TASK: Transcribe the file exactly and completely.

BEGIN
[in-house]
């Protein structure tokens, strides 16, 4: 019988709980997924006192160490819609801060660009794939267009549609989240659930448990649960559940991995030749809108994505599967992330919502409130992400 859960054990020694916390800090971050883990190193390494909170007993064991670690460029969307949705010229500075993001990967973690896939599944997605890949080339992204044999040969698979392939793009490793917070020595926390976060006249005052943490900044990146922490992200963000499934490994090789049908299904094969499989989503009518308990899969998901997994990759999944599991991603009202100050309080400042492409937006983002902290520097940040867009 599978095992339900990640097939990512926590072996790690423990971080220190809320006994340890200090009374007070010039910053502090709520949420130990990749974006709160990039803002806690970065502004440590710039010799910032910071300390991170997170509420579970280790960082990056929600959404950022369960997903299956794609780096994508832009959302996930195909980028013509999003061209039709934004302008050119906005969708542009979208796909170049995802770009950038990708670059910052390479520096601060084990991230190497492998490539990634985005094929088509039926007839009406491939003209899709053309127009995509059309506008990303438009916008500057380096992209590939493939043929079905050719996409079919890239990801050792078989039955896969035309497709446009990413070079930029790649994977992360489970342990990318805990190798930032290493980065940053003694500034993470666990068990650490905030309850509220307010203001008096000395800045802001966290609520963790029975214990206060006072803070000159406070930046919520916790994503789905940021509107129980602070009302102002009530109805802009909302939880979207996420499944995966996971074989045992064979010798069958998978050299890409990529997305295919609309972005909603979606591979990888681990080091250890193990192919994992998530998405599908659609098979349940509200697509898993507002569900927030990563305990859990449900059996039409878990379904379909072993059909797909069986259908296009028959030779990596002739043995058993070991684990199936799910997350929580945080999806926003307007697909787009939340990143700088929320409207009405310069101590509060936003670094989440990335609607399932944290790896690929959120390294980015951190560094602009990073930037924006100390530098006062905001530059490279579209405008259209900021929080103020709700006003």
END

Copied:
[in-house]
């Protein structure tokens, strides 16, 4: 019988709980997924006192160490819609801060660009794939267009549609989240659930448990649960559940991995030749809108994505599967992330919502409130992400 859960054990020694916390800090971050883990190193390494909170007993064991670690460029969307949705010229500075993001990967973690896939599944997605890949080339992204044999040969698979392939793009490793917070020595926390976060006249005052943490900044990146922490992200963000499934490994090789049908299904094969499989989503009518308990899969998901997994990759999944599991991603009202100050309080400042492409937006983002902290520097940040867009 599978095992339900990640097939990512926590072996790690423990971080220190809320006994340890200090009374007070010039910053502090709520949420130990990749974006709160990039803002806690970065502004440590710039010799910032910071300390991170997170509420579970280790960082990056929600959404950022369960997903299956794609780096994508832009959302996930195909980028013509999003061209039709934004302008050119906005969708542009979208796909170049995802770009950038990708670059910052390479520096601060084990991230190497492998490539990634985005094929088509039926007839009406491939003209899709053309127009995509059309506008990303438009916008500057380096992209590939493939043929079905050719996409079919890239990801050792078989039955896969035309497709446009990413070079930029790649994977992360489970342990990318805990190798930032290493980065940053003694500034993470666990068990650490905030309850509220307010203001008096000395800045802001966290609520963790029975214990206060006072803070000159406070930046919520916790994503789905940021509107129980602070009302102002009530109805802009909302939880979207996420499944995966996971074989045992064979010798069958998978050299890409990529997305295919609309972005909603979606591979990888681990080091250890193990192919994992998530998405599908659609098979349940509200697509898993507002569900927030990563305990859990449900059996039409878990379904379909072993059909797909069986259908296009028959030779990596002739043995058993070991684990199936799910997350929580945080999806926003307007697909787009939340990143700088929320409207009405310069101590509060936003670094989440990335609607399932944290790896690929959120390294980015951190560094602009990073930037924006100390530098006062905001530059490279579209405008259209900021929080103020709700006003």